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In Pennsylvania, a Dearth of Challengers in DA Races

In the 49 Pennsylvania counties with district attorney elections this year, less than one-third — just 14 counties — drew contested election races, Bolts magazine reports. In the 35 counties with uncontested races, the candidates — typically incumbents, but in six cases newcomers — are poised to take office without facing much scrutiny into their policies. Unopposed DA races are common nationwide. It's often difficult for attorneys to challenge a sitting prosecutor and risk professional retaliation should they lose, especially in smaller communities. But Pennsylvania's situation appears particularly notable, compared to just four years ago when 24 of the 49 counties drew multiple major-party candidates.

One example where the lack of competition seems striking is in Lycoming County, where Tom Marino is running unopposed for a job he held more than two decades ago. In the meantime, Marino served in Congress and was President Trump's nominee as drug czar. That nomination was derailed after The Washington Post and 60 Minutes reported that he pushed legislation that made opioids more readily available. The investigation revealed that Marino collaborated with the pharmaceutical industry to draft language that gutted the Drug Enforcement Administration’s authority to go after large drug companies suspected of fueling the crisis, all while receiving big donations. His stance drew condemnation back home in Lycoming. But this year he will enter office on an unchallenged platform to get tough on offenders, including those caught selling "drugs (that) are making their way into our neighborhoods." “Many people just don’t know all of the power that district attorneys actually possess,” says Danitra Sherman, the deputy advocacy and policy director at the ACLU of Pennsylvania. “As voters, we often get excited about presidential elections, but not so much about local races, or state races at times, when those that hold positions at these levels have more say on and decision making power over the day-to-day life.” The state ACLU launched a voter education drive on the role of DAs in 2017, and in 2019 they sent out questionnaires to candidates, asking for their views on matters ranging from sentencing to bail, but many did not reply. Sherman says they recently sent out questionnaires to some candidates again this year.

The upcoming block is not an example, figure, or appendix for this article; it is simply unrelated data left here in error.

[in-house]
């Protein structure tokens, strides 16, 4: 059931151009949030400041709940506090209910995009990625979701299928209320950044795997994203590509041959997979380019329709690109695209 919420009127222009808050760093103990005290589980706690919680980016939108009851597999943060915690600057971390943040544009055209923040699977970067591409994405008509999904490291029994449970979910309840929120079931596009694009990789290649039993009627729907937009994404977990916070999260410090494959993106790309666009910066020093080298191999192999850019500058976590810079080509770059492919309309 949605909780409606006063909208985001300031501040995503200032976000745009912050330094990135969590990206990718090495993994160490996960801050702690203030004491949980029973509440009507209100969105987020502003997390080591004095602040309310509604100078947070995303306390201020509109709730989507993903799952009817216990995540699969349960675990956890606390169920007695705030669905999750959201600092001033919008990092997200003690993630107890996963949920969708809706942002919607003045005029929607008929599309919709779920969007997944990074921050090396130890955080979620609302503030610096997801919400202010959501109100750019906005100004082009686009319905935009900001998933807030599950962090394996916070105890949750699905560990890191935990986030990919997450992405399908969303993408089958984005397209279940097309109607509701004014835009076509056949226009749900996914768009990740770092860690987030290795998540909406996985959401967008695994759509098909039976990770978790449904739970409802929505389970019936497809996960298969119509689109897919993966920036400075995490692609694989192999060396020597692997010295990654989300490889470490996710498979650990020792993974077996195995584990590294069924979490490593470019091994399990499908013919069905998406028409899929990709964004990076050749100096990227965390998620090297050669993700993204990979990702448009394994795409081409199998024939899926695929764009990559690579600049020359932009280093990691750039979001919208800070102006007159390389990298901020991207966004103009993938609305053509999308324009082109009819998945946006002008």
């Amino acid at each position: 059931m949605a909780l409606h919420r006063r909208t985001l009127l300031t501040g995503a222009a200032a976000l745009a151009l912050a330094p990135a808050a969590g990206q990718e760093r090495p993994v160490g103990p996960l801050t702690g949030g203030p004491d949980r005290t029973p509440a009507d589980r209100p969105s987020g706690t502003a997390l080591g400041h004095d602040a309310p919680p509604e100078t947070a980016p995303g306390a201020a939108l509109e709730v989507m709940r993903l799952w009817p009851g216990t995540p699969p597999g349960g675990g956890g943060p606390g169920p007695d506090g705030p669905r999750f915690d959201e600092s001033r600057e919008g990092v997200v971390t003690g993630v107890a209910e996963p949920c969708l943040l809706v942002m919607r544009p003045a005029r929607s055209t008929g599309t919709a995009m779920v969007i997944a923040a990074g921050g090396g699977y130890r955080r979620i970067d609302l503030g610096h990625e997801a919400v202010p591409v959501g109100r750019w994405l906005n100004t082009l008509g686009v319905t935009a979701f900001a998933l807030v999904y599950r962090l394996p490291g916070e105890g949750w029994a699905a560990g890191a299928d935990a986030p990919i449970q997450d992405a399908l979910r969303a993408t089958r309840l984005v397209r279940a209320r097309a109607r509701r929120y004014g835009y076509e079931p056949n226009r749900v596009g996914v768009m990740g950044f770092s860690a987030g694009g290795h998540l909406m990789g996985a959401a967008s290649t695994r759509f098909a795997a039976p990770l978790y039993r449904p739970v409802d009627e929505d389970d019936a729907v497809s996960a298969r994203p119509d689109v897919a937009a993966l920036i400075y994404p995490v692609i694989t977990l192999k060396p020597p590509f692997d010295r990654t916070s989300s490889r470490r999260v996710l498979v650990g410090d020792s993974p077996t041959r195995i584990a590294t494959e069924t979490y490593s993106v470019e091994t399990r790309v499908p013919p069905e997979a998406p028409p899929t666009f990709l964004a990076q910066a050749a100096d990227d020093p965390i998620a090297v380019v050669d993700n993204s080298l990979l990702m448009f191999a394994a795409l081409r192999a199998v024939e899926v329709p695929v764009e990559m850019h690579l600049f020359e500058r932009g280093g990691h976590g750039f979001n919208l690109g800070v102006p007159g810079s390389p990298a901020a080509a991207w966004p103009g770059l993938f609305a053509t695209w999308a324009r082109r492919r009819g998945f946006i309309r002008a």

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A daily report co-sponsored by Arizona State University, Criminal Justice Journalists, and the National Criminal Justice Association

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